Now let us insert a green plate behind the blue plate.  Working the example through the bunny at the back of the class with his hand up finds that more of the absorbed heat a is radiated from the blue plate b'=2/3a and c=1/3a since a has to equal b'+c








Eli can keep on adding plates, Ms. Rabett has gone out to buy some extras.  Here is the red plate special.  If somebunny works it through they will find that b'=3/4 a, go another plate and, as Christian pointed out, now b' has increased to 4/5 a and so on. 

Eli has not said anything about how the heat is being transferred, radiation, convection or conduction but since heat transfer, no matter the mechanism, is always proportional to temperature, the temperature of the blue plate must increase as more plates are added.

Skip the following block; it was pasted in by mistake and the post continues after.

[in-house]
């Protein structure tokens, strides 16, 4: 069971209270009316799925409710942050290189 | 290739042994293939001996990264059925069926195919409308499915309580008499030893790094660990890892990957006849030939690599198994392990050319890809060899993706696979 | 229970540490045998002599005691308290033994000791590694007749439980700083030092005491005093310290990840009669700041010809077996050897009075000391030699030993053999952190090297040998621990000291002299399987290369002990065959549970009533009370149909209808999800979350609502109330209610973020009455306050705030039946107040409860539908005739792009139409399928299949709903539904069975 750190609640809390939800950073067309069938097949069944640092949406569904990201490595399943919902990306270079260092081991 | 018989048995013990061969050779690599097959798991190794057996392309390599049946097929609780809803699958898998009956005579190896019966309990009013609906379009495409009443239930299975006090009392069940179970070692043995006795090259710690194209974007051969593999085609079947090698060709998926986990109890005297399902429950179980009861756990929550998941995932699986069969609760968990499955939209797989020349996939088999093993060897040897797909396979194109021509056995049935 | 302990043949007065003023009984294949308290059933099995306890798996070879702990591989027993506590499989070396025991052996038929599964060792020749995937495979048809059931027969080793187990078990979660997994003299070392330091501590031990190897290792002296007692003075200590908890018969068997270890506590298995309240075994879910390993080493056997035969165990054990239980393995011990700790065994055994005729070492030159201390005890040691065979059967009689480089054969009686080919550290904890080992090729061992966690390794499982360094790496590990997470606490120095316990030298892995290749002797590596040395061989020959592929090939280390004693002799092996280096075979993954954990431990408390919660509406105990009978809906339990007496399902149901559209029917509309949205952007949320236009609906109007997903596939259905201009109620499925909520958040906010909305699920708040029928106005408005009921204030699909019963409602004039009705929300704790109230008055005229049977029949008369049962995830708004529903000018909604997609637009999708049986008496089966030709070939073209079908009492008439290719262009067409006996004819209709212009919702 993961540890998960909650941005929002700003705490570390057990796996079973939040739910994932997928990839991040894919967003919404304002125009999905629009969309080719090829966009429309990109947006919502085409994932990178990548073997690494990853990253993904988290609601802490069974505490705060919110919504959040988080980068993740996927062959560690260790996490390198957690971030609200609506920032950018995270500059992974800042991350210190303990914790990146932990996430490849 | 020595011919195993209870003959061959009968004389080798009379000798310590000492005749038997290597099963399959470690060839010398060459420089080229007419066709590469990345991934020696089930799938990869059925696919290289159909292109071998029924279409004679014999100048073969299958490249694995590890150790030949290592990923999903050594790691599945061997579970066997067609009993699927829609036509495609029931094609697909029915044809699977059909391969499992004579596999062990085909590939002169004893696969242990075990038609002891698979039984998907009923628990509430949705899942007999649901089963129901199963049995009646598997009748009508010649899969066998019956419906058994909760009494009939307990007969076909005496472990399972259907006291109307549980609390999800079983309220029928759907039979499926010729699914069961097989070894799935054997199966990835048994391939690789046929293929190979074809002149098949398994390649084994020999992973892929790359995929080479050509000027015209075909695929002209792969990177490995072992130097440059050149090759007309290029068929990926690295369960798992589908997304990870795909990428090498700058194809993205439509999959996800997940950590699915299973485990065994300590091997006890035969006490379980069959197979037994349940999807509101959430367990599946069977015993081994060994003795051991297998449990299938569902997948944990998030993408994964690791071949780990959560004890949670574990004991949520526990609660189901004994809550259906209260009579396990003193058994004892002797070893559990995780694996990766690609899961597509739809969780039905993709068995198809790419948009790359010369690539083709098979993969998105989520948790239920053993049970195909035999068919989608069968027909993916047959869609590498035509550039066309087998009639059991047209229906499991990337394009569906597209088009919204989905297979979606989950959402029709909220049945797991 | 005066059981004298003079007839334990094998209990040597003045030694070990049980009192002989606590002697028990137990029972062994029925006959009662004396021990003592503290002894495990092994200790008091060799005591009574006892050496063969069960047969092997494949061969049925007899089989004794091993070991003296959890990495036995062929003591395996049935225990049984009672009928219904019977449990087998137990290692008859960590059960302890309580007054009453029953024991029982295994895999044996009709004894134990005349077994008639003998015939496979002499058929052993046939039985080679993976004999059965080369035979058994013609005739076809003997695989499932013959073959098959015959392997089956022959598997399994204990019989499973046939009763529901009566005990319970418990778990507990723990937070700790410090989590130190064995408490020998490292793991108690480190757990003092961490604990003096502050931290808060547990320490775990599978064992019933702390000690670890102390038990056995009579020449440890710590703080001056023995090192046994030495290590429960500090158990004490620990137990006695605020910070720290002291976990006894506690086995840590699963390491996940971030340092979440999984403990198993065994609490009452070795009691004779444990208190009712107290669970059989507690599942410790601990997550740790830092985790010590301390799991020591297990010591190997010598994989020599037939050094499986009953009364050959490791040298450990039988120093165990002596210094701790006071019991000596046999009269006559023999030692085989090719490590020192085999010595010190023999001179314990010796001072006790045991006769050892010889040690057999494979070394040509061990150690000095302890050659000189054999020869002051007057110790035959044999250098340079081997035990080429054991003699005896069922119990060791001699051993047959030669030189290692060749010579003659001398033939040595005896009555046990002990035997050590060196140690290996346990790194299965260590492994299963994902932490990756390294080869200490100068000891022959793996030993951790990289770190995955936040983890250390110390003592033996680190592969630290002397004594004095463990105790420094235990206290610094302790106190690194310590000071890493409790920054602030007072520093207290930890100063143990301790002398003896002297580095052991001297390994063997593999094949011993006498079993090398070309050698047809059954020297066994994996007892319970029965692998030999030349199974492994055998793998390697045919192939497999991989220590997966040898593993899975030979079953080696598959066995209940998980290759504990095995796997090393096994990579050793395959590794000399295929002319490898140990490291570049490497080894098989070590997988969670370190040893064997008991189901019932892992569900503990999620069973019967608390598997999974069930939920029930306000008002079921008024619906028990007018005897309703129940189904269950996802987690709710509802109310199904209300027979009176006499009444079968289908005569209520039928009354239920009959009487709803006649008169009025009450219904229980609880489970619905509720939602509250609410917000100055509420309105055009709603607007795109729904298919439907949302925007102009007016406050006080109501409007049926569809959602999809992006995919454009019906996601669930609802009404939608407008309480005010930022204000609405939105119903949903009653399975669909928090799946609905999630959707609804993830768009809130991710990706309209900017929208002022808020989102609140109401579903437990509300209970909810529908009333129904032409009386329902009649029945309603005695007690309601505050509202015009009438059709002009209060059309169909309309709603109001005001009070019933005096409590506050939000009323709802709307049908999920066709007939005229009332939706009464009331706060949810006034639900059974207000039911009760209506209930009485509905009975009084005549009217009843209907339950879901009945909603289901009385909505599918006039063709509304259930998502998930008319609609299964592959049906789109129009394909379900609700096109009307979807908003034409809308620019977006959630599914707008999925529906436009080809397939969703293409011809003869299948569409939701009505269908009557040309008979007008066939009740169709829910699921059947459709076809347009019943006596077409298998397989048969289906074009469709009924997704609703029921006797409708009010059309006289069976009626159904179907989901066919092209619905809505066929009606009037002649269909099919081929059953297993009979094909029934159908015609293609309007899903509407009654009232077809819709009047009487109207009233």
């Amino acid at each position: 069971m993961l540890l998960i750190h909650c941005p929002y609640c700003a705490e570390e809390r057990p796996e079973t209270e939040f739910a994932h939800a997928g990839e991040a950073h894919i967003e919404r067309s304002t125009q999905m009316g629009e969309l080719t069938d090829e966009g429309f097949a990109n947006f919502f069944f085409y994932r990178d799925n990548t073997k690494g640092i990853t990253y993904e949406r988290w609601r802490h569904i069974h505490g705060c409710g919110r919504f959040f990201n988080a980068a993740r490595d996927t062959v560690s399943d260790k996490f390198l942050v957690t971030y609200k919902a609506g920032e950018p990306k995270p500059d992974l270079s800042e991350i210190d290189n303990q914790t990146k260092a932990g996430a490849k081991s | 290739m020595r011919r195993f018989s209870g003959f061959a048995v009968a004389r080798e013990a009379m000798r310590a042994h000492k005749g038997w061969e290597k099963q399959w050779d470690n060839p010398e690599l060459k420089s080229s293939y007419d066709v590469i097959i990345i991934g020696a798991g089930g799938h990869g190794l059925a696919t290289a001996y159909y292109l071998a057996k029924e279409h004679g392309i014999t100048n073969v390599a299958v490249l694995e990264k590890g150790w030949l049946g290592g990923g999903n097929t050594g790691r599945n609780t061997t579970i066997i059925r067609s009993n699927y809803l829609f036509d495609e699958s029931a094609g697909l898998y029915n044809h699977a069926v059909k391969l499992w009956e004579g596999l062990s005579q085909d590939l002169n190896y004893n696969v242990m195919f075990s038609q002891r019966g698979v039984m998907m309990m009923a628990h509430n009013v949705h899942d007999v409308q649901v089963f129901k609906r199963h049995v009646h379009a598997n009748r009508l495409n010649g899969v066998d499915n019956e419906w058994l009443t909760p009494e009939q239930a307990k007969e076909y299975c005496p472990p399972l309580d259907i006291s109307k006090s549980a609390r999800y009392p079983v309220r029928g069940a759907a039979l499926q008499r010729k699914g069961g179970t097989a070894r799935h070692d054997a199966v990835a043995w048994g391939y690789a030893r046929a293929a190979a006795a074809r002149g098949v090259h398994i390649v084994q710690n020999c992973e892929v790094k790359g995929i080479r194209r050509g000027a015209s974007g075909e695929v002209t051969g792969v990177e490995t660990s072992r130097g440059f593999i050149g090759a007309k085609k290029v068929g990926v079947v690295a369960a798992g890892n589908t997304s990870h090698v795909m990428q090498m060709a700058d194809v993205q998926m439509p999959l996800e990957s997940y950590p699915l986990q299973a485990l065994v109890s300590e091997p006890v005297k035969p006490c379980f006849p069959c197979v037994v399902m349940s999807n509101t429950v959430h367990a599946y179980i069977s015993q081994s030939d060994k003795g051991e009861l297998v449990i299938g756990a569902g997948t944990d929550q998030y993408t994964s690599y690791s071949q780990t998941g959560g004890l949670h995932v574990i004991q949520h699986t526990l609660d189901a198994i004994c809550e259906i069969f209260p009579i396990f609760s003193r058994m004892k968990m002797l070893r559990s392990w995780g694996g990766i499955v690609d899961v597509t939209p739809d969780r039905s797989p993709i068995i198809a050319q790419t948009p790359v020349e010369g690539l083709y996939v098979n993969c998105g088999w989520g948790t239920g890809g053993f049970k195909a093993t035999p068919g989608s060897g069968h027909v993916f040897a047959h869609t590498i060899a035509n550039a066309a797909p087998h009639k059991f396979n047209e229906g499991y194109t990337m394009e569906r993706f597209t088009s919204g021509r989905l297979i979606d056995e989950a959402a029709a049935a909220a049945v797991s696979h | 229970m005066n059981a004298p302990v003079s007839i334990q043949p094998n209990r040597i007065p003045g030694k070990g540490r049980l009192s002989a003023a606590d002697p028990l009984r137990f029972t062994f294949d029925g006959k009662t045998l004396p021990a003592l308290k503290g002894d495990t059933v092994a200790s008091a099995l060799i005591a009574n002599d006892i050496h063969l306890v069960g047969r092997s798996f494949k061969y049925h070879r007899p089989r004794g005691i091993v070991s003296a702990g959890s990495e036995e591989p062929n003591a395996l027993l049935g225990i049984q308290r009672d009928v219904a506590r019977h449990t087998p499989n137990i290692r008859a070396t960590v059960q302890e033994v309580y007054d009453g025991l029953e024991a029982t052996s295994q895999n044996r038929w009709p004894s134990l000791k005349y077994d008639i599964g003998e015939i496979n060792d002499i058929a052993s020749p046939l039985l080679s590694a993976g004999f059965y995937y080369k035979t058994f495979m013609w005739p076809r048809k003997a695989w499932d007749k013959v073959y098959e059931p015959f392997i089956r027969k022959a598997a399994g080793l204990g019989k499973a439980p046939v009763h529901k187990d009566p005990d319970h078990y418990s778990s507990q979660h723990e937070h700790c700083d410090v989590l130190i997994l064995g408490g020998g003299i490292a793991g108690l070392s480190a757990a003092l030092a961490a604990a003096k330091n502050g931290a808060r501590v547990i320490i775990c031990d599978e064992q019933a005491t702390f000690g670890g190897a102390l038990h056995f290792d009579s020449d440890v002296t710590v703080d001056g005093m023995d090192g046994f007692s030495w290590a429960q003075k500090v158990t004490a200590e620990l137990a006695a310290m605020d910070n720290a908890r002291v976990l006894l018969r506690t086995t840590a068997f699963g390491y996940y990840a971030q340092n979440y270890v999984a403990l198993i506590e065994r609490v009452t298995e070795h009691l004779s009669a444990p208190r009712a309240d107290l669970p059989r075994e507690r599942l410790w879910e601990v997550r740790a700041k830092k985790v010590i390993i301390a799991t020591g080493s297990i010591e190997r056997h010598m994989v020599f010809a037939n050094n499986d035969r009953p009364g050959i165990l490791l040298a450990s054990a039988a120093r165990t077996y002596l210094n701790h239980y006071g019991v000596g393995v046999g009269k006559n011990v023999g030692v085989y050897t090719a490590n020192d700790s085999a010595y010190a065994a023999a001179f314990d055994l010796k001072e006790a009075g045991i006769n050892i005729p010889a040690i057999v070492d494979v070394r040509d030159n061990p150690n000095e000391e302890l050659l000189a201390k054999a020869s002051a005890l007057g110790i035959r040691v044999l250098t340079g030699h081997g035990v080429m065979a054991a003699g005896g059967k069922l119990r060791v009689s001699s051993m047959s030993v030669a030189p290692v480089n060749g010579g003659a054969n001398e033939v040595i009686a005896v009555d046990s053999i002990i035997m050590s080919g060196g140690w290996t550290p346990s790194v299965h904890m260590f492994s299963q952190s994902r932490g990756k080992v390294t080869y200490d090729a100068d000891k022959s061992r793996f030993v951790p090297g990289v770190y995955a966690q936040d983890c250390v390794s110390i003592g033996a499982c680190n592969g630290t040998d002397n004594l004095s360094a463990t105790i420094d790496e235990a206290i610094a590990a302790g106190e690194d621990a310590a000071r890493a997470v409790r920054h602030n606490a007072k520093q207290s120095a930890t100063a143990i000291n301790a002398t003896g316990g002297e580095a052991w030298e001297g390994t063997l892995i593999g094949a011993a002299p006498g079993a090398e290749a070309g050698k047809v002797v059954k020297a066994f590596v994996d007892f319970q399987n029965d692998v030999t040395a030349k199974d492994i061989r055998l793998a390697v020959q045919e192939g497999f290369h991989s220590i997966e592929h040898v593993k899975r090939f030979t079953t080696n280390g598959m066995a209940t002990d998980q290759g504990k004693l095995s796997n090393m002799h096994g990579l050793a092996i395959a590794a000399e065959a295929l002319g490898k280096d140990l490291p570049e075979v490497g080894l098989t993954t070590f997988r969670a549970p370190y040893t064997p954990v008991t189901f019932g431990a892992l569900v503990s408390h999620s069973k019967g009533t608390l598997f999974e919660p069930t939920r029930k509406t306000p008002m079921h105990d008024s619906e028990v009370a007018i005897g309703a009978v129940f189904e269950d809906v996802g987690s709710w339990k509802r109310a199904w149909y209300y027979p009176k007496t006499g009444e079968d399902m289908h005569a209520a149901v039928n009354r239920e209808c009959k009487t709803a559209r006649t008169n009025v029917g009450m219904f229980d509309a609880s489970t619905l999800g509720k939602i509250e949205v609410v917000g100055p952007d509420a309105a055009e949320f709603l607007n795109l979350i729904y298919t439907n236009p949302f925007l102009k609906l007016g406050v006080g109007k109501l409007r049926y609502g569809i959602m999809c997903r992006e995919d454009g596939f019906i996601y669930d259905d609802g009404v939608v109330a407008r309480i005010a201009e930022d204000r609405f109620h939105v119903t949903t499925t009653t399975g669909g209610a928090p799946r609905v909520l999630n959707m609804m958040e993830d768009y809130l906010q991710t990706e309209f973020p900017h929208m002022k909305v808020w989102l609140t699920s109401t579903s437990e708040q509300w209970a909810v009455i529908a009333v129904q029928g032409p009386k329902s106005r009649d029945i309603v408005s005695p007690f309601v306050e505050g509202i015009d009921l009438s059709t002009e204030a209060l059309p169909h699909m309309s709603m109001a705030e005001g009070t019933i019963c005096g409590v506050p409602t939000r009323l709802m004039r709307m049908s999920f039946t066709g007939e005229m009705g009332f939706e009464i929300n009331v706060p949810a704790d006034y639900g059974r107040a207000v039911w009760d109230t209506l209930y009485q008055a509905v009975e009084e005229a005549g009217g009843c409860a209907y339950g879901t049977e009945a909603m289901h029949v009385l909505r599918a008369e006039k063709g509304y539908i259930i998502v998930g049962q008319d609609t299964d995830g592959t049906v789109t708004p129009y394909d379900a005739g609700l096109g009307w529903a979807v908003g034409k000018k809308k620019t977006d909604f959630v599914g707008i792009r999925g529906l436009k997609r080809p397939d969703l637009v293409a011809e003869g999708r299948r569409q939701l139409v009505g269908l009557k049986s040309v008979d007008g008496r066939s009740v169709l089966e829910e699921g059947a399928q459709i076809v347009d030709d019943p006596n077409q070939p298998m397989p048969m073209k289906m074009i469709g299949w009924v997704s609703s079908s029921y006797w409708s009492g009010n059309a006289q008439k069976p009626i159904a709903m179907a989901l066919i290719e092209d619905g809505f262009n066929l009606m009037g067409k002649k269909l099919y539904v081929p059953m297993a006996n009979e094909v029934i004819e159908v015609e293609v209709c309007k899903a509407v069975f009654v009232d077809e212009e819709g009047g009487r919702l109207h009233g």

Monday, August 20, 2018

Temperature Correlation Scale Over Time and Distance


What makes global temperature anomalies plots and maps go is the correlation of temperatures over a large area.  This also is key to homogenization of individual station data when something like position or time of day when measurements are made changes.  ATTP has a discussion going along these lines and perhaps Eli, as a long time observer, can add a bit of history and even some new insights.

The first (as far as Eli and most of the Bunnies know) study to make use of this was the ur-GISSTemp work of Hansen and Lebedeff in 1987 which settled on a correlation distance of ~1000 km, but noting a variation with latitude shown to the left.  The figure can be enlarged by clicking on it.

At middle and high latitudes the correlations approach unity as the station separation becomes small; the correlations fall below 0.5 at a station separation of about 1200 km, on the average. At low latitudes the mean correlation is only 0.5 at small station separation.